It’s the playoffs. And I’m sure the Jacksonville Jaguars know they’re going to need all the help they can get to stay with the Pittsburgh Steelers’ offense. So hey, I’m just warning you guys. Watch out for a fake punt. They’ve done it three times already.
Today, let’s look at all three from the regular season.
Here they are running up the score against Baltimore in London (something I endorse, for the record). But really, like most fakes, it’s all about situation. Rarely do you call a fake without having a good look to fake it. And if you get the right look, you run it. It’s a binary thing – yes or no.
Here, the Ravens have eight on the line of scrimmage. It’s initially even, a 4×4 balanced formation. At the last second, #41 Anthony Levine flips to the right side, making it 3×5.
That’s likely the check to the upback/personal protector Corey Grant, a running back, which makes fakes all the more effective (the Steelers, by contrast, use safety Robert Golden in that role). Grant runs a sweep to the right and there’s open grass.
Grant runs it again later in the year. This time, against the Los Angeles Chargers, the box is light. Just six on the line because, for whatever reason, the Chargers essentially have two return men. Like a quarterback checking to the run, Grant fakes it, feeling the flow of the line and where the free defender is (running back instincts and processing) and cutting it upfield. He eventually scores on this one after weaving 10 different times.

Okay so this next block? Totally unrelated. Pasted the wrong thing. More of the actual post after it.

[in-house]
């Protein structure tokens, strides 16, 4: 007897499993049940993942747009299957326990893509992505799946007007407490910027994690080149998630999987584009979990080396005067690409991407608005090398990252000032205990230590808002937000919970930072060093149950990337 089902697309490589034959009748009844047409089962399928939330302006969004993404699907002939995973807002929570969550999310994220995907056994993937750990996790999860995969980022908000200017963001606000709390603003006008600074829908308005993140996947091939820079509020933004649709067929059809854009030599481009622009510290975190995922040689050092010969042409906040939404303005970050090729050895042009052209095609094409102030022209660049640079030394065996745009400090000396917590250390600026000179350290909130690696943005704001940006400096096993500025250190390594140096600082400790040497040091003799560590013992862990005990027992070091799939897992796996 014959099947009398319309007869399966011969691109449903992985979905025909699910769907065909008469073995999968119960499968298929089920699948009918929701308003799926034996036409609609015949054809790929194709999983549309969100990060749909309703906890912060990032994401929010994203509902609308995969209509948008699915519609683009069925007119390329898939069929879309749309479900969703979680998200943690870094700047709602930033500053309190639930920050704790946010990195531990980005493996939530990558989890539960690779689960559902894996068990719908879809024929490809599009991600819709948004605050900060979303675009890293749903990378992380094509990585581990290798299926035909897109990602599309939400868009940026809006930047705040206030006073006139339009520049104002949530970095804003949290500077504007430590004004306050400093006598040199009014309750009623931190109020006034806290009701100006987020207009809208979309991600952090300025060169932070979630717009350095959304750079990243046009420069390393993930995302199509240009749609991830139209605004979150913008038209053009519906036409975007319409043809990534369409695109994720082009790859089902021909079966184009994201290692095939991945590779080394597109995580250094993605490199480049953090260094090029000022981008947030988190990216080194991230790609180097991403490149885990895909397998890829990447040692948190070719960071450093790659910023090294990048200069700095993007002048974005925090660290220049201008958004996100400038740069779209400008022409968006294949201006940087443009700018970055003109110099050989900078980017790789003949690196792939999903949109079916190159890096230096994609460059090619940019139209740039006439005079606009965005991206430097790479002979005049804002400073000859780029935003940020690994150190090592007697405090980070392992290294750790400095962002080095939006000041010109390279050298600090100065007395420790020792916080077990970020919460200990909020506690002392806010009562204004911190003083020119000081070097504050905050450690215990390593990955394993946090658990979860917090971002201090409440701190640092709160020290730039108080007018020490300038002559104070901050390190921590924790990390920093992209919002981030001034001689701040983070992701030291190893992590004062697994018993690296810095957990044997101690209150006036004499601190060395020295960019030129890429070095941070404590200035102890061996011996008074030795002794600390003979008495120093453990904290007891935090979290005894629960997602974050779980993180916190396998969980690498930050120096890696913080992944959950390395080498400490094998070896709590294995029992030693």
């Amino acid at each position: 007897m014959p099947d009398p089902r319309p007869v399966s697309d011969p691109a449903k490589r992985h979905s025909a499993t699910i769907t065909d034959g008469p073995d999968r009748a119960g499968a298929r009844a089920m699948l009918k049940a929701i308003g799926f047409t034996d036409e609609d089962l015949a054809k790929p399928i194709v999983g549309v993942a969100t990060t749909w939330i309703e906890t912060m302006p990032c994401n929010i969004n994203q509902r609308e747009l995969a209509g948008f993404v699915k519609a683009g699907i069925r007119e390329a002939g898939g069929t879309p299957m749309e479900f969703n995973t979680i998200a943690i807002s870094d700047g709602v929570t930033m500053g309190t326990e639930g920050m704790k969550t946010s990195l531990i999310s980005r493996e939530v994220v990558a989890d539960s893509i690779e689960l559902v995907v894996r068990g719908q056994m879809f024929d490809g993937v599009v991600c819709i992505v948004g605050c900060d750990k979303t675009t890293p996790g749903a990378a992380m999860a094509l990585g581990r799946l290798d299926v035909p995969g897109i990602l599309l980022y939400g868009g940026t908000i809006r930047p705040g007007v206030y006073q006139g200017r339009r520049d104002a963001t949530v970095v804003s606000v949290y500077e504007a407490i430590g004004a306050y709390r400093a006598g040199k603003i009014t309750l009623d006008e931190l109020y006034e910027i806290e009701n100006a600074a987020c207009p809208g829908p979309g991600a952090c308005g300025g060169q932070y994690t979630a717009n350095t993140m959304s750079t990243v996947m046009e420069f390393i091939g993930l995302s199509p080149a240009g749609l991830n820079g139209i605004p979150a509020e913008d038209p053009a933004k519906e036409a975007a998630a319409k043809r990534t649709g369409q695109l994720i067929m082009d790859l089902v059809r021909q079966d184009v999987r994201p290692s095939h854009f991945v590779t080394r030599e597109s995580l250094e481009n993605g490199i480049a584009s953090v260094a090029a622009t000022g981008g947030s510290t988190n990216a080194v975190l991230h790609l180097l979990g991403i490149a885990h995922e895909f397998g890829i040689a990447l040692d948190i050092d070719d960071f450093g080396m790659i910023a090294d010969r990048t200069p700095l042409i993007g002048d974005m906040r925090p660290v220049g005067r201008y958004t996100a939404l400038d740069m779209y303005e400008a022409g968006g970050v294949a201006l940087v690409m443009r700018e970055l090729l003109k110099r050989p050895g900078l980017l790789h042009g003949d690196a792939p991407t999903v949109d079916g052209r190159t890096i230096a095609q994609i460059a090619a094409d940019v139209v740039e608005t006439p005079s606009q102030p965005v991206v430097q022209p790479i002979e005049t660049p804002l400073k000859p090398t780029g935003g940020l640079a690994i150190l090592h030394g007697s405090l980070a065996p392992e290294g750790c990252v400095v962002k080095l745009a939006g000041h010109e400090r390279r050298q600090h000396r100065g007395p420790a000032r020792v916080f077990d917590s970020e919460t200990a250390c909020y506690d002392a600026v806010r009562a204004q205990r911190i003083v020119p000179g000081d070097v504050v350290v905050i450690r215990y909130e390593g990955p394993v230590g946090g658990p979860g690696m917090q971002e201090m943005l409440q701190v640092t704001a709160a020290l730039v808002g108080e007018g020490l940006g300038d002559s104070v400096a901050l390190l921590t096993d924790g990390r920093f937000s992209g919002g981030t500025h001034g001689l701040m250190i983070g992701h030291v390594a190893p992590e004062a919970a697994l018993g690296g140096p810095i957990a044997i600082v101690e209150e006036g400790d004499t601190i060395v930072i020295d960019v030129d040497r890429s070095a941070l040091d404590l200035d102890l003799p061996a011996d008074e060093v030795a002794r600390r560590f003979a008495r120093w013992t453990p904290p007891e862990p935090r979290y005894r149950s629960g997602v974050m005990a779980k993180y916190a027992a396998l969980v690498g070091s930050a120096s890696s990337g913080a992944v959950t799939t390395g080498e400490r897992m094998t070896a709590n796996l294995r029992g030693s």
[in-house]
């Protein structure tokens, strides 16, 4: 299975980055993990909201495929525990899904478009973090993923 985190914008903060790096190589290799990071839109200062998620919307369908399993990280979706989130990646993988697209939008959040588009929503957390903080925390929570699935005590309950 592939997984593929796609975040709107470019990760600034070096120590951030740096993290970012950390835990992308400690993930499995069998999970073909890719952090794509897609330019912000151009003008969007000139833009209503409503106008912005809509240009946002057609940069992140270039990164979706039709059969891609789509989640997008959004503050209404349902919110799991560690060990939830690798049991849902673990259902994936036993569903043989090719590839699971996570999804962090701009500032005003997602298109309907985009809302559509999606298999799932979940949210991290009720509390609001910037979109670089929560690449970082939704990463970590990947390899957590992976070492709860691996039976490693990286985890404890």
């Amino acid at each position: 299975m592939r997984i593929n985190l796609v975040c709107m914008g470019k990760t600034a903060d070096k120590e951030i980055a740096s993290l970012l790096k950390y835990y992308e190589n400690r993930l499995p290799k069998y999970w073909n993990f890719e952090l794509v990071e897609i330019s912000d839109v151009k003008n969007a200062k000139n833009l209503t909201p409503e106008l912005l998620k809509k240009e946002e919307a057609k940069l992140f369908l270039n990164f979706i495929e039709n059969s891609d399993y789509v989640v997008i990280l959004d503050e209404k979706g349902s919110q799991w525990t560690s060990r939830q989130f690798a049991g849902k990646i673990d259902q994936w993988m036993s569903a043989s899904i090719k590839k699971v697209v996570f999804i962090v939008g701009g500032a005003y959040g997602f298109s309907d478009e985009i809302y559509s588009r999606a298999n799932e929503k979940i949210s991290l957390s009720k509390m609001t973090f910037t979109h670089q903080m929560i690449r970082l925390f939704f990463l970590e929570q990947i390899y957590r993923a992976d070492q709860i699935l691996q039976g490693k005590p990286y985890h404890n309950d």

And finally, a pass from punter Brad Nortman. Another check, a heavy eight man box, and the Indianapolis Colts in an all-out rush. Great counter to throw it to the right wing (a tight end, giving them more options in the fake game – by contrast, the Steelers use a FB and a safety as the wings) who goes for 30.
All three examples are the Jags just taking advantage of an obvious opportunity. The right box counts and looks to run the fake.
I’m no special teams guru but if I’m Danny Smith, I’m keeping it simple. Seven to eight men on the line, balanced looks but keying on that right and middle side. Safe rushes, not going for the block, and not moving a blocker off the ball, like they have before, pictured below.